As flood waters in Australia have covered an area larger than the state of Texas, Queensland Treasurer Andrew Fraser has called the flooding a "disaster of biblical proportion."
The flooding is also having a global impact on wheat and coal prices. It has turned the city of Rockhampton's streets into raging rivers.
"What's happening here in Rockhampton is - well, I don't think we're going to see it again for another 50 or 100 years," Anna Bligh, Queensland State Premier, said. "That's the nature of this event."
Residents in the coastal city are bracing for the rising waters to peak sometime in the next 24 hours. Hundreds of people have already evacuated. Local police continue to go door-to-door to check to see if anyone's still in their homes.
"We're still expecting that this potentially could be the second or third largest flood that this region has ever known," Rockhampton Mayor Brad Carter said.
The flooding began after heavy rains caused rivers to overflow. Officials said the flooding has affected some 200,000 people.
So far, the rains have eased and, in some places, the water levels have receded.
"The water is not a worry at the moment because as I said, we've marked the pole there and that's how high it's supposed to be when it peaks," Beverley MacNamara, a flood victim, said. "So, if it starts getting higher than that, then we'll start worrying."
One family who surveyed the damage to their home said they were thankful that they were able to escape just in time.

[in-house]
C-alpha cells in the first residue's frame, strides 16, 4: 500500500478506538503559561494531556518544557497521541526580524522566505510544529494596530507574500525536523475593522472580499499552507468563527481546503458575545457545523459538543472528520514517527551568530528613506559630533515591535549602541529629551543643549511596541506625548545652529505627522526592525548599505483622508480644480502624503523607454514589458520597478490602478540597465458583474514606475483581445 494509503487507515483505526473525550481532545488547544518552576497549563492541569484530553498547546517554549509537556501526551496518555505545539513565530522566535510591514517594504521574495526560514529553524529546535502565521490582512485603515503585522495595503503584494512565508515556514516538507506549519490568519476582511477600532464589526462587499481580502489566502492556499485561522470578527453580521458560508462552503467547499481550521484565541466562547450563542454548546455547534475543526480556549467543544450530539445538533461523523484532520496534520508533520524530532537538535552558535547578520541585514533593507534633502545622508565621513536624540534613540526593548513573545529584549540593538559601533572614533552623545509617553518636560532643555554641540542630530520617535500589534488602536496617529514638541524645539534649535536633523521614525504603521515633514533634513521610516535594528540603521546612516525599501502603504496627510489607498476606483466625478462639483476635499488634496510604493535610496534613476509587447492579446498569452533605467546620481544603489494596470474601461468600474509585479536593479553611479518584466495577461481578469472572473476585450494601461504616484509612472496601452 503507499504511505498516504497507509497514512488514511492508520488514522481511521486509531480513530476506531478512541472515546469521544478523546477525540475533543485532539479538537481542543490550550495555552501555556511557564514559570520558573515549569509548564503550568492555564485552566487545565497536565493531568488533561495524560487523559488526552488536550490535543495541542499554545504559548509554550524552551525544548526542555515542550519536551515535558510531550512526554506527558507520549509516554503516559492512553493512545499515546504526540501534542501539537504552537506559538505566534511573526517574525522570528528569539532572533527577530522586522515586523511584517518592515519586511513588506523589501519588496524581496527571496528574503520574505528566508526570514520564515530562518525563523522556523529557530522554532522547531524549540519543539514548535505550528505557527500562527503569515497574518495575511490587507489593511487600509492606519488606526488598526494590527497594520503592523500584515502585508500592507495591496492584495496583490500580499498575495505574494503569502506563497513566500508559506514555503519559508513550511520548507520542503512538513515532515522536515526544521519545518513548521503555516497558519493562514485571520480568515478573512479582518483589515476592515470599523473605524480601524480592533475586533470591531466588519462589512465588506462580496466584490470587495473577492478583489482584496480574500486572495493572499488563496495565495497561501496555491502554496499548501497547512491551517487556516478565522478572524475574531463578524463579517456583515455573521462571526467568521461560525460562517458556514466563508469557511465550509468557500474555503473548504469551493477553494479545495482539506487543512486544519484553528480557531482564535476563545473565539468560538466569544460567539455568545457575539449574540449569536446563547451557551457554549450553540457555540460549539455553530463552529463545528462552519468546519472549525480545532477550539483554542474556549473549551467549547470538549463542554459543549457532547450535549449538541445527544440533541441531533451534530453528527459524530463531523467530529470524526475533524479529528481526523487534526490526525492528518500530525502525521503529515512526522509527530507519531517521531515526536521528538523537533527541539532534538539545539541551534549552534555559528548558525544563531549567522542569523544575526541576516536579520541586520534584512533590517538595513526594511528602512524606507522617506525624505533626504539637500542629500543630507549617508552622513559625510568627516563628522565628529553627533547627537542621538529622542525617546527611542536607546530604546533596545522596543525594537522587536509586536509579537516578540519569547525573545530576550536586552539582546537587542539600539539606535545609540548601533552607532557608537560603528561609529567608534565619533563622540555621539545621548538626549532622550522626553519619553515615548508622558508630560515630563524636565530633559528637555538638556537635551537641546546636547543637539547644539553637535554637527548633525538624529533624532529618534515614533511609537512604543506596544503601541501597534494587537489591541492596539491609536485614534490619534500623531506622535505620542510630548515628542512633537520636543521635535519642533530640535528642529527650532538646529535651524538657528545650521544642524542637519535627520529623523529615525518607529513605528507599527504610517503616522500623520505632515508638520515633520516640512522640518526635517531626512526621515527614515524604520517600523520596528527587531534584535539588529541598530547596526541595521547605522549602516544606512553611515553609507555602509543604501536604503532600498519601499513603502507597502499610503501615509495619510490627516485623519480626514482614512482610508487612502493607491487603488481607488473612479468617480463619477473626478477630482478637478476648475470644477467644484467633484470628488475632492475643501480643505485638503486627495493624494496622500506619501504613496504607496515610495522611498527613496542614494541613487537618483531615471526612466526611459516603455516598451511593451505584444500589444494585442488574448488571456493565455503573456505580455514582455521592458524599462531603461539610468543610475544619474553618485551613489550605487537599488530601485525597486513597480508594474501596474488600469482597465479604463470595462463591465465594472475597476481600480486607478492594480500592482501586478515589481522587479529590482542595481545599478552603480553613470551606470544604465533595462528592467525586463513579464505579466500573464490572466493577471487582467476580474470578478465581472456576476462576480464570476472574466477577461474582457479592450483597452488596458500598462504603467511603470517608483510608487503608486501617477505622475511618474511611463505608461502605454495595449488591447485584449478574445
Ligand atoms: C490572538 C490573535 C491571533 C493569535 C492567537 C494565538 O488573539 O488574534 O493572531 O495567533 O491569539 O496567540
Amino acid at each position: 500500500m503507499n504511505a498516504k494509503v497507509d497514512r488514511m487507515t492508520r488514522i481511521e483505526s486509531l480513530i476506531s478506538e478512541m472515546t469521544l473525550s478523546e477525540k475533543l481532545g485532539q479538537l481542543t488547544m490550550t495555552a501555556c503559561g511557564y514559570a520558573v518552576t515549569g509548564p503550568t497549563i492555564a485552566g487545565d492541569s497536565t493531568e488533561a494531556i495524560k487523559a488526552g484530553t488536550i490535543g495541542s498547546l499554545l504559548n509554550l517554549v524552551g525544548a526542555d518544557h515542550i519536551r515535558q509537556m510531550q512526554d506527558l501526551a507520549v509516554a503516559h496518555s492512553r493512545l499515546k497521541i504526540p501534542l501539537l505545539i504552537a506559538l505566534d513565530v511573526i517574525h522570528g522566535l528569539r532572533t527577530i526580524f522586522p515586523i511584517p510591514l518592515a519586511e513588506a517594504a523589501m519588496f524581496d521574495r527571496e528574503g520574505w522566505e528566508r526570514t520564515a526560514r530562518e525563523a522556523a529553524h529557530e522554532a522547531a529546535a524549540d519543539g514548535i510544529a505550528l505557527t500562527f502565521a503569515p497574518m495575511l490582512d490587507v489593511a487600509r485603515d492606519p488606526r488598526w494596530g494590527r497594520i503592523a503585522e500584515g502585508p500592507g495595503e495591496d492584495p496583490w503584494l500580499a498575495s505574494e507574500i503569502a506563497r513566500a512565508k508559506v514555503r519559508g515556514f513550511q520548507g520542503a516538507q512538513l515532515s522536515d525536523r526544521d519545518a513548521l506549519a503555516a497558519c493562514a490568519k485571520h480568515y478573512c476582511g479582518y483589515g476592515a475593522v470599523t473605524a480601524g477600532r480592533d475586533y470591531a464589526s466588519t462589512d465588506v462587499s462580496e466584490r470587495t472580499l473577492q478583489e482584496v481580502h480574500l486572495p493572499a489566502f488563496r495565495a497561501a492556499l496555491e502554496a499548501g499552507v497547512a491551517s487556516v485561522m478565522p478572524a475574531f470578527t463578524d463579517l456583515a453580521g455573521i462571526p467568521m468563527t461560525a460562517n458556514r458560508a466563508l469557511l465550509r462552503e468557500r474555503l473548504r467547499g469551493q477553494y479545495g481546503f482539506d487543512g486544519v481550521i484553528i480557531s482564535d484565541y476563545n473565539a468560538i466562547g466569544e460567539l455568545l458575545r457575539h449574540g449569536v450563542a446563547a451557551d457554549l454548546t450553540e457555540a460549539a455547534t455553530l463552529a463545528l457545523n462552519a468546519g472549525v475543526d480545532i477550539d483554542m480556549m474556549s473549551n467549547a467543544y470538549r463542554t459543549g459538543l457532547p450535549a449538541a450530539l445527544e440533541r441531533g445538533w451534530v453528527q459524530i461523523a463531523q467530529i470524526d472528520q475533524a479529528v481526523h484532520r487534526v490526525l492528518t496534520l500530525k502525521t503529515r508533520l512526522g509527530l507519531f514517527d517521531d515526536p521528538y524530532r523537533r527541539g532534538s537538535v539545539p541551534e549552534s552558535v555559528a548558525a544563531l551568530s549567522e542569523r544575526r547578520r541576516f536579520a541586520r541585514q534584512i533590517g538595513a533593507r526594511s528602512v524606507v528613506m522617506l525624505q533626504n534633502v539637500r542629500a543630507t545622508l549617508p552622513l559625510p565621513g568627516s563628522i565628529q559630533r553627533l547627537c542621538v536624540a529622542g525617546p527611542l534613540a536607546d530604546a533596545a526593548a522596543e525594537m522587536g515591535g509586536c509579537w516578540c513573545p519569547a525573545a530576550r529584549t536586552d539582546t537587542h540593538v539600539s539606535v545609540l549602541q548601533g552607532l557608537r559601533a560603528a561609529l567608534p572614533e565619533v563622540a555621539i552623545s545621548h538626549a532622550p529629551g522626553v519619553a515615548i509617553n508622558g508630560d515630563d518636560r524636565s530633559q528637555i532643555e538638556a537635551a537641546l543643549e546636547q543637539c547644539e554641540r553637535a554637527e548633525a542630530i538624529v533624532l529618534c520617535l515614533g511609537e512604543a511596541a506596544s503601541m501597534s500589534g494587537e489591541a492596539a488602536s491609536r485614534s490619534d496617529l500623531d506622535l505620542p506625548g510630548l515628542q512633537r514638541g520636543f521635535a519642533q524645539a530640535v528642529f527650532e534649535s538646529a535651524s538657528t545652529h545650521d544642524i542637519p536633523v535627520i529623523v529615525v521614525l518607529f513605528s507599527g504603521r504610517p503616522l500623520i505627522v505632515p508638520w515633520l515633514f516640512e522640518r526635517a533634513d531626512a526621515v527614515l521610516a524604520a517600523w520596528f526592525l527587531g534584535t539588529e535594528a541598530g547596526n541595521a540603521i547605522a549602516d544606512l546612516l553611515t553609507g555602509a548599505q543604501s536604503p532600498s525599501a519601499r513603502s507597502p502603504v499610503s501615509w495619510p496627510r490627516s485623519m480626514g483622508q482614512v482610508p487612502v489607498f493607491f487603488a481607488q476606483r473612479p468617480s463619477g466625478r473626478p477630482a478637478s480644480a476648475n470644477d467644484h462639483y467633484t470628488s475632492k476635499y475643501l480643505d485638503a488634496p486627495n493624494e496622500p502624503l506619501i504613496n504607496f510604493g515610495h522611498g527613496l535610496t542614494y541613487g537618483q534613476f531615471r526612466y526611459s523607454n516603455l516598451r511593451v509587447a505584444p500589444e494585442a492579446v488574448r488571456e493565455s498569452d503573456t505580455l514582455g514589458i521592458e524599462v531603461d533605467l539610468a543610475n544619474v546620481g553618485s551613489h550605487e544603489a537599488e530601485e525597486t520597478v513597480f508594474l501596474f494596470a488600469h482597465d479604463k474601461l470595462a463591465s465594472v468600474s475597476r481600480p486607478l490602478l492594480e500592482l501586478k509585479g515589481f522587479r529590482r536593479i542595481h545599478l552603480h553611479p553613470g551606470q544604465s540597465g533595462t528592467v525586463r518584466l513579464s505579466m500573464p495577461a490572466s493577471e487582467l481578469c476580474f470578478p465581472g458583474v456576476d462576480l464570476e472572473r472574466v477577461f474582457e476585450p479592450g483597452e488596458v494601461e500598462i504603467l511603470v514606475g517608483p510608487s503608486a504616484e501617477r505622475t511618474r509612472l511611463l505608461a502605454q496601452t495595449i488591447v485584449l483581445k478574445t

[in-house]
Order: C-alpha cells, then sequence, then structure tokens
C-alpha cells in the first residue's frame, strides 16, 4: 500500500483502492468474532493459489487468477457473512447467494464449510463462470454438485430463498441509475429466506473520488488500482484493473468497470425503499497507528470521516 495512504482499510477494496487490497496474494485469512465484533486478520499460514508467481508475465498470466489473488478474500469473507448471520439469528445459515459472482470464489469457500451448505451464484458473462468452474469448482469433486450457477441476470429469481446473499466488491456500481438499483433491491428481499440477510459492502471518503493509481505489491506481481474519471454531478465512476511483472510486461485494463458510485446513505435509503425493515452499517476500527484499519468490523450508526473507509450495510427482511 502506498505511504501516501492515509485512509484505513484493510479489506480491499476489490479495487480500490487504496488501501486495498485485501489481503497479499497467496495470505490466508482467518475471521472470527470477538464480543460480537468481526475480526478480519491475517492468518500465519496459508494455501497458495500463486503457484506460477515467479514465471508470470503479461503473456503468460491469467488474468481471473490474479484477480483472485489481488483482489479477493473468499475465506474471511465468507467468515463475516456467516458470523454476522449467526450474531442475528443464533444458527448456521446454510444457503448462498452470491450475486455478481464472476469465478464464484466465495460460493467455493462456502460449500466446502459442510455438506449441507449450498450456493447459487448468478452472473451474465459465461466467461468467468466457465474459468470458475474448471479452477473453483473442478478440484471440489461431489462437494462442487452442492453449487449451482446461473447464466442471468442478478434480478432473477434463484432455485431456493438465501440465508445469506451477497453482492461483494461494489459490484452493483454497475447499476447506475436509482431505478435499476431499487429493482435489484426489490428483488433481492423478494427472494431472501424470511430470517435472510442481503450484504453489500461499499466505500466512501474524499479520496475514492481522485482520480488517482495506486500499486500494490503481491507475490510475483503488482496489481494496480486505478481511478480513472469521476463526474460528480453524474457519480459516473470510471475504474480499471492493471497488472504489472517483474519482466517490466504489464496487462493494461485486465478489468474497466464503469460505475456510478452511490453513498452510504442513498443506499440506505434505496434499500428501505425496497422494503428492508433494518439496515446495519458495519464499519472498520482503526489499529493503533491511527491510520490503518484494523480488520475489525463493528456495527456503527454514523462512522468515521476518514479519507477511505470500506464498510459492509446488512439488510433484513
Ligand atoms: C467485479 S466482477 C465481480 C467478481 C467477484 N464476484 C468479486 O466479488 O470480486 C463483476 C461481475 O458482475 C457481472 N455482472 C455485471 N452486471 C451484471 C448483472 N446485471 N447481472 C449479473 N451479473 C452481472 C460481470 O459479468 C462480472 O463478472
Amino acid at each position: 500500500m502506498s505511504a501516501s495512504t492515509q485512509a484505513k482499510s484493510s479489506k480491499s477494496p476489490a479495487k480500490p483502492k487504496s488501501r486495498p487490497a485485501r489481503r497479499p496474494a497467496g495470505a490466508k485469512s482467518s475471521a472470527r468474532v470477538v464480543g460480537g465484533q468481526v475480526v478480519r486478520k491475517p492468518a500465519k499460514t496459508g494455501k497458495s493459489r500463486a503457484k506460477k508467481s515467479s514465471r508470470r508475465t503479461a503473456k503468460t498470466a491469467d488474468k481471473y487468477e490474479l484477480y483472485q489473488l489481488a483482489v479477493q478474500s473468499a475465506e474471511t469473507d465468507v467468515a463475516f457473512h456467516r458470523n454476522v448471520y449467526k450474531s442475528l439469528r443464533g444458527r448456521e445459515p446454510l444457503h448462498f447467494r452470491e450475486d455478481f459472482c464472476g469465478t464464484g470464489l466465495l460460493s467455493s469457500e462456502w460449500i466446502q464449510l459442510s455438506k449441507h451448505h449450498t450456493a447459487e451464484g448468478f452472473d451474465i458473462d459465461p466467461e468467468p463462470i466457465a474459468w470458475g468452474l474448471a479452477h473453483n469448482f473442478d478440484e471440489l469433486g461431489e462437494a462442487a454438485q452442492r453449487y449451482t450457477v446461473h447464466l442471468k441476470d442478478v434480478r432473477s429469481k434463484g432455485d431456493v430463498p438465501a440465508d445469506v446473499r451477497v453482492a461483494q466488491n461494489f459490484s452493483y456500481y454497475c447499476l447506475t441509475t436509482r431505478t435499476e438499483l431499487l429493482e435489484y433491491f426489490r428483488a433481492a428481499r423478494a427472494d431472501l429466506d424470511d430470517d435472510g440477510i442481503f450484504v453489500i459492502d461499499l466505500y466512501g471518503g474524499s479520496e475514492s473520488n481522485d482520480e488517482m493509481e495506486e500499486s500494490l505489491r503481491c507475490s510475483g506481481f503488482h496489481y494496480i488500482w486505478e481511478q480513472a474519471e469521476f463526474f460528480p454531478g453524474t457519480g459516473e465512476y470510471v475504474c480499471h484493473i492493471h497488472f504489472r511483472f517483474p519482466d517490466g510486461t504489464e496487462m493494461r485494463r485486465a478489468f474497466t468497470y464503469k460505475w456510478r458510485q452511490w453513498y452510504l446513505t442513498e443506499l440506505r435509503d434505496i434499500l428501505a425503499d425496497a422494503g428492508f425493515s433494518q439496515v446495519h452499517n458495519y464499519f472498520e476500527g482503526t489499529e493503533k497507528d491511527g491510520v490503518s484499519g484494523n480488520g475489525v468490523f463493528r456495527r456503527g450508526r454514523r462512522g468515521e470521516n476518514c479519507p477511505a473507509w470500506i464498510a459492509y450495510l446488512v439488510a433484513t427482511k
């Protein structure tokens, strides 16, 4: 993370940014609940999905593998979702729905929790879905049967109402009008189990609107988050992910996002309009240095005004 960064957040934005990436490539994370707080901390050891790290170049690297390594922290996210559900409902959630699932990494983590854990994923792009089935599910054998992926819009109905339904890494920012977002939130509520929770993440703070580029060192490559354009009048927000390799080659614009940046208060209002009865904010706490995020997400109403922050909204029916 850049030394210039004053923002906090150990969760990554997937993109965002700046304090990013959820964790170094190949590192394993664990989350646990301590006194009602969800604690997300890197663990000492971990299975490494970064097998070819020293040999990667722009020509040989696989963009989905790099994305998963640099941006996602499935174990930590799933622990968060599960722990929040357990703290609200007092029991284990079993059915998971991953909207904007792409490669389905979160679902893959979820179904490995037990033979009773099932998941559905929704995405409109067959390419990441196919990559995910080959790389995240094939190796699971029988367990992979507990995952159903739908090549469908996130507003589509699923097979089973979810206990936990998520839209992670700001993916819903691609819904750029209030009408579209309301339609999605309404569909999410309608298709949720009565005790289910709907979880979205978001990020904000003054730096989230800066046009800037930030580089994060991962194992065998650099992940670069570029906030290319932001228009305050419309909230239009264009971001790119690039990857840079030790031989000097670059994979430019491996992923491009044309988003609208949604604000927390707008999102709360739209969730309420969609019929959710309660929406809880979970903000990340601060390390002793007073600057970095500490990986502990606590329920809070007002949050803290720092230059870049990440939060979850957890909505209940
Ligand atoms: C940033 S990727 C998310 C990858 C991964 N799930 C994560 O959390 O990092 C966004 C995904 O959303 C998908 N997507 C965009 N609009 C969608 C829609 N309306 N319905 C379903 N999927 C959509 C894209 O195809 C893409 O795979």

"No, we didn't have a chance," said Rodney Berlin, whose home was destroyed by the flood. "It just come up that quick we just had to pack the kids up and everything up and go."
The flooding has killed at least 10 people during the past two weeks. Now the concern is reports of snakes and crocodiles lurking in the floodwaters.
The impact will be felt far beyond Australia's border. The country supplies half of the world's coking coal for steel making. Roughly 75 percent of the coal fields can't operate due to the flooding.
Australia is also the world's fourth largest exporter of wheat and the flooding is already having an impact on world wheat prices. U.S. futures rose to a 29-month high out of fear that Australian growers won't be able to deliver their harvests.
When combined with cold weather hurting U.S. crops, it could eventually lead to higher prices on the shelves.